Last week I traveled to Houston on business. It was a typical non eventful trip.
Uber to MARTA to plane.
And as always, my earphones went on as I got to the MARTA train station. The city passed me by, as I listened to my playlist. And conversations passed me by as well, since the headphones allow me to jump in and out of the ones I want to participate in.
The earphones serve as a welcome social barrier sometimes, since I tend to meet people almost too easily at times.
Some things in life can be taken for granted, if you do them enough.
I’ve been on enough plane rides over time that the desire for a window seat evolved into a stronger desire for the aisle seat.
And of course, it’s easy to take for granted the preflight instructions from the flight attendants. I usually keep my earphones on for those too.
Seatbelt instructions. Check.
Reminder that seats also serve as flotation devices. Check.
Instructions for exiting the aircraft during an emergency. Check.
Reminder to use oxygen first and then administer to others second. Check.
It’s so easy to leave the earphones on, and let the instructions pass by when we’ve heard them so many times. We take them for granted.
But it’s the instructions about using the oxygen mask first that keep coming to my mind lately – especially when I’m not on an airplane.
How often do we pass along the oxygen mask to others, to the detriment of ourselves. Our own selflessness can make it possible for our own health or happiness suffer for the sake of others who really don’t deserve or appreciate that type of sacrifice from us.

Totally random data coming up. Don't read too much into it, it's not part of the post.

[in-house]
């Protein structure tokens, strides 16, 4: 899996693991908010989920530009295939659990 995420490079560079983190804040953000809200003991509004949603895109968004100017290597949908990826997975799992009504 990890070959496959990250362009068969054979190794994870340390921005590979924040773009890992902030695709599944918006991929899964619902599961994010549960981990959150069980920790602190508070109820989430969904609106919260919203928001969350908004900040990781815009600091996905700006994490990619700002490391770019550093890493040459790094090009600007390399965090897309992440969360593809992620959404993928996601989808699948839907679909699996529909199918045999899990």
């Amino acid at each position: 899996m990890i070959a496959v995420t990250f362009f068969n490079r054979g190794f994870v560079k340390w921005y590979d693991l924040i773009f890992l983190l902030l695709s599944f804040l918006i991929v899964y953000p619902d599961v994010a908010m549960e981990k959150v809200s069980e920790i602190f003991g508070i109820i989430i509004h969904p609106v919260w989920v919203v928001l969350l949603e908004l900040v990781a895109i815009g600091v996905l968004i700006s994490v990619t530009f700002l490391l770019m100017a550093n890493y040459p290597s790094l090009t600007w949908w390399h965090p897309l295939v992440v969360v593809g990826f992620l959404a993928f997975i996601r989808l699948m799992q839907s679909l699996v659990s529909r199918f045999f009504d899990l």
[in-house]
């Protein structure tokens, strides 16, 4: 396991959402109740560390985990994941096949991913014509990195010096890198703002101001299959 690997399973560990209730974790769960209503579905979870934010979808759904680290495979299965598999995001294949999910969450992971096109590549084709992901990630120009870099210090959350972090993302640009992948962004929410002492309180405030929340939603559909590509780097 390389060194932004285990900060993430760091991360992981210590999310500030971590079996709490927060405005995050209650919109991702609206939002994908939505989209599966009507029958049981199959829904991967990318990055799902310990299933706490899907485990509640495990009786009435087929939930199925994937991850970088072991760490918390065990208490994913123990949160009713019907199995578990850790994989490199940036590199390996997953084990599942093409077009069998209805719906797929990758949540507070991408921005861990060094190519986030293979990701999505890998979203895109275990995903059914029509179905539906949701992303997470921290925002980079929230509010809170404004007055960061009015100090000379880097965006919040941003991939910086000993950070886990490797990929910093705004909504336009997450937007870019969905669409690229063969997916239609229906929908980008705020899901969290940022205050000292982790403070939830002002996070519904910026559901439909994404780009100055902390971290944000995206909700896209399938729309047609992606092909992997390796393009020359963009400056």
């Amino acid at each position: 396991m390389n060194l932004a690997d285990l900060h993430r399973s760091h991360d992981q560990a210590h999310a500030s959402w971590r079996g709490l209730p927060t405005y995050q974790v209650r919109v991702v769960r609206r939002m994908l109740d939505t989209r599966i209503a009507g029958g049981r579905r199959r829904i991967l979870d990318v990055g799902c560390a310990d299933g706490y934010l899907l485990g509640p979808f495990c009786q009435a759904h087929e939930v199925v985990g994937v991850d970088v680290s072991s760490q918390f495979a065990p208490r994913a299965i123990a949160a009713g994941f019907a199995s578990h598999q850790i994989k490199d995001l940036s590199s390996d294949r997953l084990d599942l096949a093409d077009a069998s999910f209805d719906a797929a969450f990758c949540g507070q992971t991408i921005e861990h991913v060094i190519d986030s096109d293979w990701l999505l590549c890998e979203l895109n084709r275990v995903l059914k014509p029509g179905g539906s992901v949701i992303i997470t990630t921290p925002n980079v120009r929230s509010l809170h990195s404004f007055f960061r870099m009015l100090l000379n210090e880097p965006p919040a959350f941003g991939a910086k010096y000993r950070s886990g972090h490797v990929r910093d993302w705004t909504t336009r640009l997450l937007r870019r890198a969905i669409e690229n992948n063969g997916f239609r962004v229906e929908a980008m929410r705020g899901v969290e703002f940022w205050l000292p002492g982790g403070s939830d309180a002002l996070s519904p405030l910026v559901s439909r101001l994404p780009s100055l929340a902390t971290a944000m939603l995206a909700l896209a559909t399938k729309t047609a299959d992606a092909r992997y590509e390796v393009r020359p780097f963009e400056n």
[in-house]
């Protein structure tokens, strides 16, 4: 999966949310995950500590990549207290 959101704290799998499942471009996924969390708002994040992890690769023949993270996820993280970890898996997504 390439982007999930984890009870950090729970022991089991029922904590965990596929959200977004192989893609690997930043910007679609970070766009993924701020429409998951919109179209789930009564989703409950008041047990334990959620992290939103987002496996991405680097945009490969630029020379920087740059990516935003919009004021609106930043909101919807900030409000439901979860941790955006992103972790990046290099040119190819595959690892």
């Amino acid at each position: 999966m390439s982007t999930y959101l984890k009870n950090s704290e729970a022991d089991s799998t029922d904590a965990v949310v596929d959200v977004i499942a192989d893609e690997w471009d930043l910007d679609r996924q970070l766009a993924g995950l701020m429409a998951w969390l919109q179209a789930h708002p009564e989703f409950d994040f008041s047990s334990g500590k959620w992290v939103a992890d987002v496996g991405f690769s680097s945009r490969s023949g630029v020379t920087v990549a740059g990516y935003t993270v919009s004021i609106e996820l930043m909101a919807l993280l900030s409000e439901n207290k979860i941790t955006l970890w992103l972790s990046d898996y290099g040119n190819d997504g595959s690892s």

But we do it anyway.
Just recently on my trip to Houston I had the time to think about the times I’ve passed along the oxygen to a particular friend, to the detriment of myself.
Over the past few months I’ve felt like a swimmer carrying a load of bricks on my back, in order to help a friend who will not really help himself.
We’ve probably all gone through something similar at one time or another, to some extent.
But eventually we must come to the liberating conclusion that only when we’re good to ourselves first, can we be of much good to others.
And if we spend an overly extended time passing along the oxygen to others first, and dealing with chaos similar to the hustle and bustle of an airport tarmac, we’ll never have time to enjoy the simple things like the clouds above, which we tend to overlook anyway.
For the benefit of yourself and others, know when to take the oxygen mask when it drops down from above. You’ll be glad that you did, as will those who truly care about you.